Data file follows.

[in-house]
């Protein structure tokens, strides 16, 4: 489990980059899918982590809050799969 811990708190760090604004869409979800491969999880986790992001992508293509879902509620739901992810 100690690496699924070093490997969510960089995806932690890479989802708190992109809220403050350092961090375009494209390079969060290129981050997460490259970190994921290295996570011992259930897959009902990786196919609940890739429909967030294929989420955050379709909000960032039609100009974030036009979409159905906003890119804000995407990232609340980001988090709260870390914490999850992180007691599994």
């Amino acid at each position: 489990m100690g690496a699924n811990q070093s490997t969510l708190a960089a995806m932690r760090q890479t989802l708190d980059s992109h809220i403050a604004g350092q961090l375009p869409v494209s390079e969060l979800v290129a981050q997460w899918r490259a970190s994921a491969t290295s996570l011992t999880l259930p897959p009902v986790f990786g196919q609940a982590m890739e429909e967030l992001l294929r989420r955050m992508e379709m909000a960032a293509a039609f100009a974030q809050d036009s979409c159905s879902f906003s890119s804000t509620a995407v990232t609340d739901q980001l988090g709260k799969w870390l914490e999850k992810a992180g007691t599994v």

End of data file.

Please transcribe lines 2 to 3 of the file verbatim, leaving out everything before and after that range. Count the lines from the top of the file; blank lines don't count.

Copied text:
């Protein structure tokens, strides 16, 4: 489990980059899918982590809050799969 811990708190760090604004869409979800491969999880986790992001992508293509879902509620739901992810 100690690496699924070093490997969510960089995806932690890479989802708190992109809220403050350092961090375009494209390079969060290129981050997460490259970190994921290295996570011992259930897959009902990786196919609940890739429909967030294929989420955050379709909000960032039609100009974030036009979409159905906003890119804000995407990232609340980001988090709260870390914490999850992180007691599994």
């Amino acid at each position: 489990m100690g690496a699924n811990q070093s490997t969510l708190a960089a995806m932690r760090q890479t989802l708190d980059s992109h809220i403050a604004g350092q961090l375009p869409v494209s390079e969060l979800v290129a981050q997460w899918r490259a970190s994921a491969t290295s996570l011992t999880l259930p897959p009902v986790f990786g196919q609940a982590m890739e429909e967030l992001l294929r989420r955050m992508e379709m909000a960032a293509a039609f100009a974030q809050d036009s979409c159905s879902f906003s890119s804000t509620a995407v990232t609340d739901q980001l988090g709260k799969w870390l914490e999850k992810a992180g007691t599994v």